But Moises did not disappear. His family in Texas cleared up his legal problems in Houston and he continued to see doctors in Phoenix.
Arizona ran Moises in front of its own shrinks who pronounced him as fit as a fiddle and cleared him to go back to work. The state then cut off his weekly workers' comp check, computed at the whopping sum of two-thirds of the $5 an hour he made at Subway.
All of this mess now sits in front of an administrative law judge who will rule on Moises' mental health and work status. The state will put its head doctors on the witness stand and Moises will call his.
But I don't need to listen to a tennis match between mental-health experts. I've heard all I need to hear from Lorraine Terry.
Although Moises is engaged to her, Lorraine told me she no longer recognizes her fianc. The young boy she met on a church mission to Mexico, the gentleman who conducted himself like a big brother, is gone. She says the real Moises never came back from the robbery. In his place is a moody brute who works out his rage by beating her. She doesn't know how much more she can take.
"He was never violent before. He was calm, laid-back. We're both raised in religious homes. His parents did not fight. I saw them talk their problems out. That's how Moises was. He'd tell you, 'I don't like when you did that.'
"Now he's closed off, bottled up. He doesn't talk about his feelings. He really scared me last Christmas. He used to be so outgoing. Now we go to a mall, if someone brushes against him, he's all, 'What's that? Are they following me?'
"The worst part is the violence. It happens every week. Earlier this month, he didn't just hit me; he beat me. Months' worth of anger poured out. I'd almost rather he just slap me and get it over with rather than hold it in to the point that it explodes.
"Even when his mom came out, she was so confused by the change in his personality. He hit me in front of her. She just said, 'I didn't raise him to do that.'
"I don't want my mom to see him, or me. I don't want her to see this.
"I love Moises. But there's a person there now that I don't know and I don't think I love that person."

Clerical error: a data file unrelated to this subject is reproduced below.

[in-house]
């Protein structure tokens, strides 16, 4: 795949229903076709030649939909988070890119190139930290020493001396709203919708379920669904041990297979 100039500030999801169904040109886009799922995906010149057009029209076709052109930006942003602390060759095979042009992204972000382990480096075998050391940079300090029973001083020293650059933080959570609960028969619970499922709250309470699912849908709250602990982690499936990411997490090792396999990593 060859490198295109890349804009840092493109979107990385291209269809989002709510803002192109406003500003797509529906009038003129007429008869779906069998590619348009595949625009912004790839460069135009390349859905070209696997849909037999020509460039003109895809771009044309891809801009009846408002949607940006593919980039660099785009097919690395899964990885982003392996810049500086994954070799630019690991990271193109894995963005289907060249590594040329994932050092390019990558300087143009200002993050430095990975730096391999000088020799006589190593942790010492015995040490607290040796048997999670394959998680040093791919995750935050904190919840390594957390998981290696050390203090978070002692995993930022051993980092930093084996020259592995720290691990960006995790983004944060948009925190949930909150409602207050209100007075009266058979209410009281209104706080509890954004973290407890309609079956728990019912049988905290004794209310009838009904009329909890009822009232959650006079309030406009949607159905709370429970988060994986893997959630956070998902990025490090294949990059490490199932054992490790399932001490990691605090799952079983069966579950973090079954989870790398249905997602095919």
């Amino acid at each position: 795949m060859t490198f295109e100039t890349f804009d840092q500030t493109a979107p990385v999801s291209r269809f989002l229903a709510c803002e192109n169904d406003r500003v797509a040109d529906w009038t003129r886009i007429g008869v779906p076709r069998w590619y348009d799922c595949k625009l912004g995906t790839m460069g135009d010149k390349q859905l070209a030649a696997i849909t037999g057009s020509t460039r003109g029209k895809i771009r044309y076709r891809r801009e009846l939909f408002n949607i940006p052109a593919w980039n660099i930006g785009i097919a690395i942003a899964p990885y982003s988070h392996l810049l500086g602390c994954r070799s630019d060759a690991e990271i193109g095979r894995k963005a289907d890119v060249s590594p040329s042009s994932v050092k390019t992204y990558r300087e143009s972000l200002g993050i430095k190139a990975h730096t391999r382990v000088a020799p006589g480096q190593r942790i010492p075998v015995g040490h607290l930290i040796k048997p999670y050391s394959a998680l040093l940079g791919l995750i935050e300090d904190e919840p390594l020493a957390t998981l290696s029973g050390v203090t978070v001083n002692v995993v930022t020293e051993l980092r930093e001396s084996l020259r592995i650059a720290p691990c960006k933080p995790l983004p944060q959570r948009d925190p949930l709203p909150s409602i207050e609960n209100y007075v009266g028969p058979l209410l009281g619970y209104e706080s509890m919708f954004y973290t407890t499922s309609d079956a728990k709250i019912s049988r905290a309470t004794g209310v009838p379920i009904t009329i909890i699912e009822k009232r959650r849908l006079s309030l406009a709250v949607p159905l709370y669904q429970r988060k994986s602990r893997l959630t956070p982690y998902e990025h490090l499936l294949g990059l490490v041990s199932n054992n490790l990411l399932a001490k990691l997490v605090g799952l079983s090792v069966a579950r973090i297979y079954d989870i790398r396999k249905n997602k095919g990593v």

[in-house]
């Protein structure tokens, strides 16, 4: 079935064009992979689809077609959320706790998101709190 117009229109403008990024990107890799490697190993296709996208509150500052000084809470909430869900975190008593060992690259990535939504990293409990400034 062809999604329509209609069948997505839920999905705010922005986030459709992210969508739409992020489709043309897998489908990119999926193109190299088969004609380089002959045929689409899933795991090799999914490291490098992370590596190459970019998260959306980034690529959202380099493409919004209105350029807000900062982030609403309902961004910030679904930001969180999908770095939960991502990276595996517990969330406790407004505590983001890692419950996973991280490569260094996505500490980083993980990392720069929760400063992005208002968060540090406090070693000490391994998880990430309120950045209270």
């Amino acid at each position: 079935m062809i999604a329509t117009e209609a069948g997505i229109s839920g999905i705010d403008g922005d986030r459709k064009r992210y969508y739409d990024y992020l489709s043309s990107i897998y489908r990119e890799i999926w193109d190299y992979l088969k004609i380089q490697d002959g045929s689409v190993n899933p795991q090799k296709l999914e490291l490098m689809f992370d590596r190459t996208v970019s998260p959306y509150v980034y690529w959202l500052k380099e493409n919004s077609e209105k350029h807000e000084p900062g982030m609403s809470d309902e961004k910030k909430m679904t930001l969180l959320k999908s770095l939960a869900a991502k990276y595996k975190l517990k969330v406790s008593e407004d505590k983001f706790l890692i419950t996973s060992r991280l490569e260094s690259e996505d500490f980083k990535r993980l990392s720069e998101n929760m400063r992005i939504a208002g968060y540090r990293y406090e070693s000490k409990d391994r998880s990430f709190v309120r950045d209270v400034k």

Earlier this month, I called Moises and Lorraine to see how they were doing. They couldn't talk for very long because they were selling their washer and dryer to have some cash for the holidays, and a buyer was at the door. They weren't sure, but they might even have to move back with their folks in Texas.
Moises was also trying to prepare for the workers' comp hearing scheduled for the next day.
The hearing was a disaster for Moises.
Judge Russell G. Sheley lectured Moises at length, insisting that Moises stop addressing him as "Sir." This hectoring by the judge went on long enough that it moved beyond the eccentric and into the realm of the bizarre. At one point, Moises was even chastised for referring to the judge as "Your honor." The judge warned Moises that he must stop referring to Morlacci as "Ma'am" because "`Ma'am' is an abbreviation for madam and that's not a very nice term."
The judge also found time to wax sarcastic when Moises did not know his zip code.
During one remarkable exchange, the judge as much as called Moises a malingerer. His honor sneered at the young man, who had turned to look at the judge while answering a question, "Don't turn towards me. You'll end up with a neck injury."
Moises made the mistake of representing himself instead of using an attorney. Clearly rattled, his questions made little sense, his own answers were loopy and his case evaporated before it was ever mounted.
Moises' instability boiled over as he was cross-examined by Subway's attorney.
Moises turned to the judge and said two of Subway's witnesses were making faces at him and that he wasn't going to take it anymore.
What are you going to do about it? taunted the judge.
And with that, Moises collapsed on the witness stand and began sobbing in long, powerful gasps. His fiance rushed to his side and the judge walked briskly out of the hearing room for a short recess.
The legal proceedings concluded before medical witnesses could be called, so there will be another hearing. For all the good it will do Moises.
He'd better adjust to the idea that the medical bills are going to be his debt. And he can kiss the tiny stipend he got from workers' comp goodbye.
But I was still curious about one thing.
In fact, the witnesses had been giggling and making faces at the hapless Moises as Subway's lawyer took him apart like a boy pulling the wings off an insect. One of those laughing hardest was Sherry Yarbrough, the very woman whose life Moises Jaramillo was so concerned about saving.
She, it turns out, is the one who informed the sub shop owner that Moises Jaramillo was a wanted man in Texas.
I asked her in the corridor outside the hearing room why she was testifying against her would-be rescuer.
This is what she said.
"Hey, I was robbed that day, too, but I'm not trying to strike it rich like Moises.